Are Penile Adhesions Evidence of a 'Bad Circumcision'?

How to approach the different types and treatment of penile adhesions

Doctor examining a newborn baby
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Adhesions are a common complication after a circumcision. Penile adhesions form when the skin on the shaft of the penis attaches itself to the glans or head of the penis. In extreme cases, it can look like the child was never even circumcised, leading parents to believe that the child had a 'bad circumcision.'

What is a Penile Adhesion?

Adhesions are especially common in children who have a 'hidden penis,' in which the whole penis seems to disappear inside a large fat pad around their penis.

Adhesions occur when foreskin that remains after a circumcision begins to stick to the tip of the penis.

Adhesions can develop due to excess residual foreskin after circumcision or due to the development of more fat in the baby's pubic area. If the skin is attached only at the very base of the glans, then your child has a very mild case of penile adhesions and you can likely just leave it alone. It should eventually separate, especially once your child becomes older, and anyway, forcing it apart would be painful. 

Eventually, you may notice a white substance (smegma) coming out and forcing these adhesions apart on their own. If this happens, you can usually try to gently separate the adhesions and apply vaseline to the irritated area that has separated so that it doesn't become reattached.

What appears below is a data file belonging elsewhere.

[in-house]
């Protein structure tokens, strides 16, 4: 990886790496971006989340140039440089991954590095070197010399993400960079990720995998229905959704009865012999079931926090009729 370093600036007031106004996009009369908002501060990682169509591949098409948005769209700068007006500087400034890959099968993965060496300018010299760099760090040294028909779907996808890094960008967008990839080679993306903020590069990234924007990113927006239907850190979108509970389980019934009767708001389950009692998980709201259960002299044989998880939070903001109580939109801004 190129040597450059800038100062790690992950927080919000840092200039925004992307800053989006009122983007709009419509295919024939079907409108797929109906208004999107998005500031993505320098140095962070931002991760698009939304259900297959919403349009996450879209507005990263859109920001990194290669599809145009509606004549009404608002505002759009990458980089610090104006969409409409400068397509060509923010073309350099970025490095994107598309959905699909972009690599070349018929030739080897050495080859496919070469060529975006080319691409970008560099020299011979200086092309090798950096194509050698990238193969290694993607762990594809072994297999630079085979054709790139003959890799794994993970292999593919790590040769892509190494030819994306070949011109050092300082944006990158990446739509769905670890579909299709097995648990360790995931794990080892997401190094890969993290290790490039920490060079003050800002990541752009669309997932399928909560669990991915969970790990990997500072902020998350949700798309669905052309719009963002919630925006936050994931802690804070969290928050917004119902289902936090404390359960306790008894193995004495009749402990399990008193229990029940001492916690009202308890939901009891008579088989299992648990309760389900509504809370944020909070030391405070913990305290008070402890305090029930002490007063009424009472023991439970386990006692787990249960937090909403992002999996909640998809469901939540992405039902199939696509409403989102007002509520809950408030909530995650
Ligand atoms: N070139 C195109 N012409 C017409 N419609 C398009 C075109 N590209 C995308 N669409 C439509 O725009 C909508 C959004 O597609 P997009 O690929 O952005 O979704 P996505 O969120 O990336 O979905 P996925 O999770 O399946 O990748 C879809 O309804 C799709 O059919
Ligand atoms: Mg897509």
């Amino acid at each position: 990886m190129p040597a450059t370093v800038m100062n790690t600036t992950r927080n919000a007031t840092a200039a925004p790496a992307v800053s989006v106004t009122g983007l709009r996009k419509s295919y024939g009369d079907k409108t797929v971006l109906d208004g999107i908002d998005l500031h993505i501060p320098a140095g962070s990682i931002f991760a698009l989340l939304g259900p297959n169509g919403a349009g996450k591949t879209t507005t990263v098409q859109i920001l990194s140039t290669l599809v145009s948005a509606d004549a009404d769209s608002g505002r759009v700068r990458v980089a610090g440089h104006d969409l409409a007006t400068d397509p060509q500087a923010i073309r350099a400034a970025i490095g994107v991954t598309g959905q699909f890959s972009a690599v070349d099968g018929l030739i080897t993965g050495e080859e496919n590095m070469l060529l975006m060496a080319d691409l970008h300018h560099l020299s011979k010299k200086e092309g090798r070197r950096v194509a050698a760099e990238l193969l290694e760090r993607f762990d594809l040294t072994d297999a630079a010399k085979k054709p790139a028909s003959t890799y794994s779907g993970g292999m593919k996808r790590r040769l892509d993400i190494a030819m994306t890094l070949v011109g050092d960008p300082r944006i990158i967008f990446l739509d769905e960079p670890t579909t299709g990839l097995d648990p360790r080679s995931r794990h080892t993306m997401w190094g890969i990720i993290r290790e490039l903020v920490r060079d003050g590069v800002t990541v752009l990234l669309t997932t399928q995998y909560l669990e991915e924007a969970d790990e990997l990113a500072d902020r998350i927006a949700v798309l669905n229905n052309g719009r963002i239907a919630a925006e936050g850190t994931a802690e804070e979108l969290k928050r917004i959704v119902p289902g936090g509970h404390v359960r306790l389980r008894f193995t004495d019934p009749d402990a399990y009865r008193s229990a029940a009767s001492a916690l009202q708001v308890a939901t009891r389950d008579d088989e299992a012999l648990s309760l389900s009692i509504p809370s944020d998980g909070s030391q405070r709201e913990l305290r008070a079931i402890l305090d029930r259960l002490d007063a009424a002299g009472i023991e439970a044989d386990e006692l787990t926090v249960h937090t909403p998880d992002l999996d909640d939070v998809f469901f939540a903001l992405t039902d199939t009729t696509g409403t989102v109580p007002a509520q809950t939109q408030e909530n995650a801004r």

Treatment Options

Treatment for penile adhesions depends on the extent and type of adhesion exhibited in your baby.

The 3 types of penile adhesions are:

  • Glandular adhesions. In this case, you may not be able to see the purple line that separates the glans from the shaft of the penis because the shaft skin has adhered to the glans. When left alone this type of adhesion tends to resolve on its own. 
  • Penile skin bridges. This type of adhesion is a thicker, more permanent attachment that can't be separated unless the treatment involves some form of surgery.
  • Cicatrix. When the penis drops back into the pubic fat pad and the surgical area contracts, the penis is essentially trapped and can't pull apart from the glans. Cicatrix can be treated with a topical steroid cream that your pediatrician will prescribe. If the steroid cream doesn't work, then surgery may also be necessary in this case.

Your child's doctor will determine what type of penile adhesion is at play and discuss with you the treatment options best suited for your son.